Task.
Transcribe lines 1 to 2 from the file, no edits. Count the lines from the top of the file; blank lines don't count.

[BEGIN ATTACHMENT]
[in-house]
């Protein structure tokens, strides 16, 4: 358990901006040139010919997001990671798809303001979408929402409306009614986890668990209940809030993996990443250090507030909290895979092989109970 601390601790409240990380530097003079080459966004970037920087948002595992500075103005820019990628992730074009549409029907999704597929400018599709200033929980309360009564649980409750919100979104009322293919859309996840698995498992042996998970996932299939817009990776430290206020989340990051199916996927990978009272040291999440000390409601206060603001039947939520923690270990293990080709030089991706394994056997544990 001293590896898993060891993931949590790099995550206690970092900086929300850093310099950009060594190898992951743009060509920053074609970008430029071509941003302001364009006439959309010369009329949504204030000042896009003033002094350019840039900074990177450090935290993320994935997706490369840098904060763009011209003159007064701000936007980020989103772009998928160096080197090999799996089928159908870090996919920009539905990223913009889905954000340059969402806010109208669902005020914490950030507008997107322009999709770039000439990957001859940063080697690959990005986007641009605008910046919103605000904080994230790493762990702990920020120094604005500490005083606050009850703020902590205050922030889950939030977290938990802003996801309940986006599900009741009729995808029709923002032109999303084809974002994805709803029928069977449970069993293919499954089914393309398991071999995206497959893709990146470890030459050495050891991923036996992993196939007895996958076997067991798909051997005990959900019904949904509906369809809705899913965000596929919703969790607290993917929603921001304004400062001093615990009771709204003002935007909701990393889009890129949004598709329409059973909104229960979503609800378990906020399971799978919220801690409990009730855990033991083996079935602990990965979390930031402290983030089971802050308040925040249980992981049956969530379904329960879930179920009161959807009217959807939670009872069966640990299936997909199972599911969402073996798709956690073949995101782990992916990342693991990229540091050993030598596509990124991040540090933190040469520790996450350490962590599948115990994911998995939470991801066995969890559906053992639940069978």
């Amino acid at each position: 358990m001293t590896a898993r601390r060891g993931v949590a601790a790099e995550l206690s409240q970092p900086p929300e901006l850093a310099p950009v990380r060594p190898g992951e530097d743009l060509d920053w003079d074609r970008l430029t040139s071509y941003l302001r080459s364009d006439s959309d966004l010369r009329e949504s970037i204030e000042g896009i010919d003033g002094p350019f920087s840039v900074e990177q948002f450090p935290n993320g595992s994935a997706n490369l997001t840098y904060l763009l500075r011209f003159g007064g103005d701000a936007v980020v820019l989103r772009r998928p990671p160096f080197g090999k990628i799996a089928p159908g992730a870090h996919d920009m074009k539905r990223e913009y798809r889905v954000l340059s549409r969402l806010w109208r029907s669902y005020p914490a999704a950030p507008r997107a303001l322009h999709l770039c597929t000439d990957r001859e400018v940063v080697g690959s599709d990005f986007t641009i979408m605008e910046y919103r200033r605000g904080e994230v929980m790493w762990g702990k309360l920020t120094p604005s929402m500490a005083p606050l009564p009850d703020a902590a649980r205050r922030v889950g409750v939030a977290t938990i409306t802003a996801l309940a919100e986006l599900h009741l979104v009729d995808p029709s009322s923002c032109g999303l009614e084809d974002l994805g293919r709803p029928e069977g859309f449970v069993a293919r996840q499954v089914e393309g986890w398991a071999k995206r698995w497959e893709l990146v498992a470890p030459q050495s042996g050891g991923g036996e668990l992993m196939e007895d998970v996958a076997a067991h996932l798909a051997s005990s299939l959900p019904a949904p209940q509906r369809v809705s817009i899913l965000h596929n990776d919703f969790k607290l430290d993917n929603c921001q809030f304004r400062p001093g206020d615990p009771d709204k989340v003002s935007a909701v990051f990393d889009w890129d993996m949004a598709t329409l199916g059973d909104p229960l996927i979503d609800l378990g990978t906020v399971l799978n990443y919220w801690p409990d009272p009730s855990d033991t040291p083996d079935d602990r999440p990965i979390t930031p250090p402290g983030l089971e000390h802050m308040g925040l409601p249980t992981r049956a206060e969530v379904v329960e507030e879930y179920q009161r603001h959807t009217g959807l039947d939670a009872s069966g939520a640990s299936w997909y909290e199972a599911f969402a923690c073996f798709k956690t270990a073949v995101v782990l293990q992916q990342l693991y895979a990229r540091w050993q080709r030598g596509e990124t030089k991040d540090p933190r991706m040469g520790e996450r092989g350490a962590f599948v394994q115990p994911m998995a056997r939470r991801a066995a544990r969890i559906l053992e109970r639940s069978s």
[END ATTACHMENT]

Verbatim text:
[in-house]
């Protein structure tokens, strides 16, 4: 358990901006040139010919997001990671798809303001979408929402409306009614986890668990209940809030993996990443250090507030909290895979092989109970 601390601790409240990380530097003079080459966004970037920087948002595992500075103005820019990628992730074009549409029907999704597929400018599709200033929980309360009564649980409750919100979104009322293919859309996840698995498992042996998970996932299939817009990776430290206020989340990051199916996927990978009272040291999440000390409601206060603001039947939520923690270990293990080709030089991706394994056997544990 001293590896898993060891993931949590790099995550206690970092900086929300850093310099950009060594190898992951743009060509920053074609970008430029071509941003302001364009006439959309010369009329949504204030000042896009003033002094350019840039900074990177450090935290993320994935997706490369840098904060763009011209003159007064701000936007980020989103772009998928160096080197090999799996089928159908870090996919920009539905990223913009889905954000340059969402806010109208669902005020914490950030507008997107322009999709770039000439990957001859940063080697690959990005986007641009605008910046919103605000904080994230790493762990702990920020120094604005500490005083606050009850703020902590205050922030889950939030977290938990802003996801309940986006599900009741009729995808029709923002032109999303084809974002994805709803029928069977449970069993293919499954089914393309398991071999995206497959893709990146470890030459050495050891991923036996992993196939007895996958076997067991798909051997005990959900019904949904509906369809809705899913965000596929919703969790607290993917929603921001304004400062001093615990009771709204003002935007909701990393889009890129949004598709329409059973909104229960979503609800378990906020399971799978919220801690409990009730855990033991083996079935602990990965979390930031402290983030089971802050308040925040249980992981049956969530379904329960879930179920009161959807009217959807939670009872069966640990299936997909199972599911969402073996798709956690073949995101782990992916990342693991990229540091050993030598596509990124991040540090933190040469520790996450350490962590599948115990994911998995939470991801066995969890559906053992639940069978």